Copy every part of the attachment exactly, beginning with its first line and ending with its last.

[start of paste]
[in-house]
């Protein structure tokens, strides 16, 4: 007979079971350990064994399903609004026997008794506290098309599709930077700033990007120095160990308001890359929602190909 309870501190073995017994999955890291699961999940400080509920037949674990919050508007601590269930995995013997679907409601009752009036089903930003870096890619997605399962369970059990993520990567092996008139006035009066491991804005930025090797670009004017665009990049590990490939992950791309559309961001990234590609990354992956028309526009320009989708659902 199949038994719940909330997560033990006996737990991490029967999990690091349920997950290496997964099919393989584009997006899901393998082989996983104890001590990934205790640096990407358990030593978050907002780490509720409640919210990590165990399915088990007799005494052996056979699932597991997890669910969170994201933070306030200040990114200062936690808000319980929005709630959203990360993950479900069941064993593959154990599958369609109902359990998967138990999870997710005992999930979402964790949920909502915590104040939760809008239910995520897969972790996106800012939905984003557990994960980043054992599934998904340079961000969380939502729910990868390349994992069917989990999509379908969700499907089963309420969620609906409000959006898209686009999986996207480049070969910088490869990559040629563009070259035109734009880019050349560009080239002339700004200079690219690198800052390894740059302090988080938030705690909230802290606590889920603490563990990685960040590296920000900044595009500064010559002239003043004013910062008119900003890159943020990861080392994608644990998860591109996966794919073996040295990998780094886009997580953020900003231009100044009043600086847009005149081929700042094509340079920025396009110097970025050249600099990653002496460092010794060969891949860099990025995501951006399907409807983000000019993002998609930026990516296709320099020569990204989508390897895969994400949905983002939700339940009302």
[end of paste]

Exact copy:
[in-house]
């Protein structure tokens, strides 16, 4: 007979079971350990064994399903609004026997008794506290098309599709930077700033990007120095160990308001890359929602190909 309870501190073995017994999955890291699961999940400080509920037949674990919050508007601590269930995995013997679907409601009752009036089903930003870096890619997605399962369970059990993520990567092996008139006035009066491991804005930025090797670009004017665009990049590990490939992950791309559309961001990234590609990354992956028309526009320009989708659902 199949038994719940909330997560033990006996737990991490029967999990690091349920997950290496997964099919393989584009997006899901393998082989996983104890001590990934205790640096990407358990030593978050907002780490509720409640919210990590165990399915088990007799005494052996056979699932597991997890669910969170994201933070306030200040990114200062936690808000319980929005709630959203990360993950479900069941064993593959154990599958369609109902359990998967138990999870997710005992999930979402964790949920909502915590104040939760809008239910995520897969972790996106800012939905984003557990994960980043054992599934998904340079961000969380939502729910990868390349994992069917989990999509379908969700499907089963309420969620609906409000959006898209686009999986996207480049070969910088490869990559040629563009070259035109734009880019050349560009080239002339700004200079690219690198800052390894740059302090988080938030705690909230802290606590889920603490563990990685960040590296920000900044595009500064010559002239003043004013910062008119900003890159943020990861080392994608644990998860591109996966794919073996040295990998780094886009997580953020900003231009100044009043600086847009005149081929700042094509340079920025396009110097970025050249600099990653002496460092010794060969891949860099990025995501951006399907409807983000000019993002998609930026990516296709320099020569990204989508390897895969994400949905983002939700339940009302």